With my local movie theater charging $12.50 per ticket, and with all of the expenses that come with planning my upcoming nuptials (as I commented below on C.J.’s post, I wish we had opted to elope), I’m determined to avoid the cinema this summer. Instead, I’m raiding the public library for every 1940s and 50s film I can get my hands on and plan to write a series over at Acculturated on the selections I watch. While plenty has changed in the sixty to seventy years since these films were produced, the basic human themes of love, truth, happiness, meaning, forgiveness, and mutual understanding are as relevant now as ever.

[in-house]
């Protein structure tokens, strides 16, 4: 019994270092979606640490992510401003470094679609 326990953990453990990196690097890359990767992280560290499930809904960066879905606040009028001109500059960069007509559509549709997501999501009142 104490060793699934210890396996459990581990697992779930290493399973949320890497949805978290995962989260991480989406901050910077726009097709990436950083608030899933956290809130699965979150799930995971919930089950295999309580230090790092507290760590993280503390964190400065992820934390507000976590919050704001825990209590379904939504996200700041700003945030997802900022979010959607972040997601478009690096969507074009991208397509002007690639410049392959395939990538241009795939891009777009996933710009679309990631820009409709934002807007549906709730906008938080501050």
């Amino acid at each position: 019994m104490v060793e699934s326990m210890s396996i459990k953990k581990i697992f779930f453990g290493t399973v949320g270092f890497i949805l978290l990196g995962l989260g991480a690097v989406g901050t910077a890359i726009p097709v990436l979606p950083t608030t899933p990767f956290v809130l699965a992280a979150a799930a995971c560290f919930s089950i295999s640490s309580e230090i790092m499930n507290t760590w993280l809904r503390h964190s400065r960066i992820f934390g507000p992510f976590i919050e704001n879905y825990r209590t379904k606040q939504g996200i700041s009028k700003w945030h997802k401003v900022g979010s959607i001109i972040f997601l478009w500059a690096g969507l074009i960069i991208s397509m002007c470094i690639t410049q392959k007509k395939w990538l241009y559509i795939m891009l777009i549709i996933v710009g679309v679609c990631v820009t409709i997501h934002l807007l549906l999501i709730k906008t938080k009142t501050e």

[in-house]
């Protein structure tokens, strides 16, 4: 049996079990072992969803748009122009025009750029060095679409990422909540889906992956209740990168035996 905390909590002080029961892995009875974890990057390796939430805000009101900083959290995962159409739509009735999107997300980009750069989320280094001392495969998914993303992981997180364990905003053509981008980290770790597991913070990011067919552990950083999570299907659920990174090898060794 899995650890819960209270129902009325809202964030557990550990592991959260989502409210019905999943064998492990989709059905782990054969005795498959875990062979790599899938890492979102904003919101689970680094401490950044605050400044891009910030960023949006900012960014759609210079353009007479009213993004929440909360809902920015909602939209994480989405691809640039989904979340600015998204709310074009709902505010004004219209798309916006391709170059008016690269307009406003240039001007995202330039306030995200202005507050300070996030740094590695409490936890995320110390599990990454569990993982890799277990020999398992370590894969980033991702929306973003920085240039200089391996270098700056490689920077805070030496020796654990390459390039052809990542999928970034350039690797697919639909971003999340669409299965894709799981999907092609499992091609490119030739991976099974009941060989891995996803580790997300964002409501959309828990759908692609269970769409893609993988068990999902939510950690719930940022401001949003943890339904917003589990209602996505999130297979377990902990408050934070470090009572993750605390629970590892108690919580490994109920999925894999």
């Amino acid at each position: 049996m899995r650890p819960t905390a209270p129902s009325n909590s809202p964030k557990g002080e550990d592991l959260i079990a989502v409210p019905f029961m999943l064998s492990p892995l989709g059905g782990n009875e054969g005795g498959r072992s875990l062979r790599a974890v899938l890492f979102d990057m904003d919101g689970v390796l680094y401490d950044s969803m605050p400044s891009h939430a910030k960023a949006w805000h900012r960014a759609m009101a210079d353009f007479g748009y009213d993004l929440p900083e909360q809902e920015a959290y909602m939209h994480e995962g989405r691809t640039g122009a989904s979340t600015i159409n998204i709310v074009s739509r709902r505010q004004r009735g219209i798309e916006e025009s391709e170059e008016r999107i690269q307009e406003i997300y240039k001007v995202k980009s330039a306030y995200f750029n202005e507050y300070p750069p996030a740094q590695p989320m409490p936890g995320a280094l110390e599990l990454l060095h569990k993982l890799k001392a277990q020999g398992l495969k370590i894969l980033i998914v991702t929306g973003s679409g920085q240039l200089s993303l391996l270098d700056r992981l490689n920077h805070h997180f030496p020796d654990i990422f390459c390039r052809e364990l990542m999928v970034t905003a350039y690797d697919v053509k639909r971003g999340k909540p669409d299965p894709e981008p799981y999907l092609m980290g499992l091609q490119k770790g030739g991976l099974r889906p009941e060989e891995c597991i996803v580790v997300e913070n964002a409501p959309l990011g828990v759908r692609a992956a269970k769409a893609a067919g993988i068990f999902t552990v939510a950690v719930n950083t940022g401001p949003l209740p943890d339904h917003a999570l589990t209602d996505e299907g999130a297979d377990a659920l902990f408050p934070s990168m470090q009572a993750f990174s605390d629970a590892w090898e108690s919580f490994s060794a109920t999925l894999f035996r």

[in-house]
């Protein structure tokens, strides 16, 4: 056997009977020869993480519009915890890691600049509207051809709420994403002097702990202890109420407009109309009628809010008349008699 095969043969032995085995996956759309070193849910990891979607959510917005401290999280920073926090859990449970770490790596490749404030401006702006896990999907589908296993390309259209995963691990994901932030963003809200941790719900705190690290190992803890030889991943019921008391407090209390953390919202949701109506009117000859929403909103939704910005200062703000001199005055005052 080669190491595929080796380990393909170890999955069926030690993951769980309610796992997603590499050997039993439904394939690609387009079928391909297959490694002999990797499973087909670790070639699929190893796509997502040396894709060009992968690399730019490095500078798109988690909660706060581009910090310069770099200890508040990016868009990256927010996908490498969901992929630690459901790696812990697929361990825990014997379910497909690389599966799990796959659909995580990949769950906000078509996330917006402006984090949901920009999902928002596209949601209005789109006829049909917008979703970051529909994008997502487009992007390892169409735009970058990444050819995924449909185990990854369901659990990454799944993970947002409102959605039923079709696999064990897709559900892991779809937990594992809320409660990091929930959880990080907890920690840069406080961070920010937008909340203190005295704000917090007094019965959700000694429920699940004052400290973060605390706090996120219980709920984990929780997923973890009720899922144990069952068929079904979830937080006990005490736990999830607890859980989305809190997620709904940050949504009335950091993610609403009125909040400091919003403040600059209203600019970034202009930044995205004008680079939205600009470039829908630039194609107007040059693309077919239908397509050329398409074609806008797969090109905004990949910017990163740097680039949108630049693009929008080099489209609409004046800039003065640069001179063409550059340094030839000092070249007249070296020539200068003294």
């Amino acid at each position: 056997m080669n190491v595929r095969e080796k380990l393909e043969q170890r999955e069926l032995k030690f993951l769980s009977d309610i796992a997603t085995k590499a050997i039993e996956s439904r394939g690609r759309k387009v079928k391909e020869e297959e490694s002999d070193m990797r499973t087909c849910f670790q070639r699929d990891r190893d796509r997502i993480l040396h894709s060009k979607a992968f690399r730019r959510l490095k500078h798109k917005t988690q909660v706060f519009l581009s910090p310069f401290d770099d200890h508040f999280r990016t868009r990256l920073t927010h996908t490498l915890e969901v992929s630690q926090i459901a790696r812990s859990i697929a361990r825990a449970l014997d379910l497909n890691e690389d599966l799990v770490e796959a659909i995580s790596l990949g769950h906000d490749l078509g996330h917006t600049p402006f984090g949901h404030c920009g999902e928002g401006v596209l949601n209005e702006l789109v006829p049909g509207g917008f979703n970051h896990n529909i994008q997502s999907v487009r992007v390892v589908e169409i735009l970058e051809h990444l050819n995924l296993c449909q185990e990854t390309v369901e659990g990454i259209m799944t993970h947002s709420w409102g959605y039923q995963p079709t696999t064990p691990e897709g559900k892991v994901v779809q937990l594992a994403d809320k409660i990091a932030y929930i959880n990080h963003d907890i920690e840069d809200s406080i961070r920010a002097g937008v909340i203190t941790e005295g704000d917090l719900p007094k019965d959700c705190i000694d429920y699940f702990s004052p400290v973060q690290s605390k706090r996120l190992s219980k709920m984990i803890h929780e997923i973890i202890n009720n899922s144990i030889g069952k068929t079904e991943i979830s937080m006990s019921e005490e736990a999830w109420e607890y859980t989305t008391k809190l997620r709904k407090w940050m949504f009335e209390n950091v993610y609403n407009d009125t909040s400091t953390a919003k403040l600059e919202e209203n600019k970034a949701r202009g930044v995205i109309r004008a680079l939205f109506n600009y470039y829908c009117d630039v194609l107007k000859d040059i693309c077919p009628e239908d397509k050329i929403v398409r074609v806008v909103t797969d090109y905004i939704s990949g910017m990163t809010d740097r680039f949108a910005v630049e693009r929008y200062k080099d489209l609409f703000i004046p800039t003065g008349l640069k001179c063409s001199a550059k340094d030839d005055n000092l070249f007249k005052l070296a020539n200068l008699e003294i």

My first selection, which I write about here, was the 1947 film Gentleman’s Agreement, directed by Elia Kazan and starring Gregory Peck. It’s a great movie, if at times a bit on the preachy side, that treats the subject of anti-Semitism. Not the blatant, kill-the-Jews strain of anti-Semitism of Hitler’s Germany or Ahmadinejad’s Iran, but rather the passive and incredibly pernicious strain of anti-Semitism prevalent in postwar America.
My next selection will be on the 1950 film Sunset Boulevard, starring William Holden and Gloria Swanson. Member Adrian has already sold me on Elia Kazan’s On the Waterfront, which I plan on reviewing as part of my series, but I welcome your recommendations for other outstanding films from the 1940s and 50s that stand the test of time and remain relevant for today’s generation.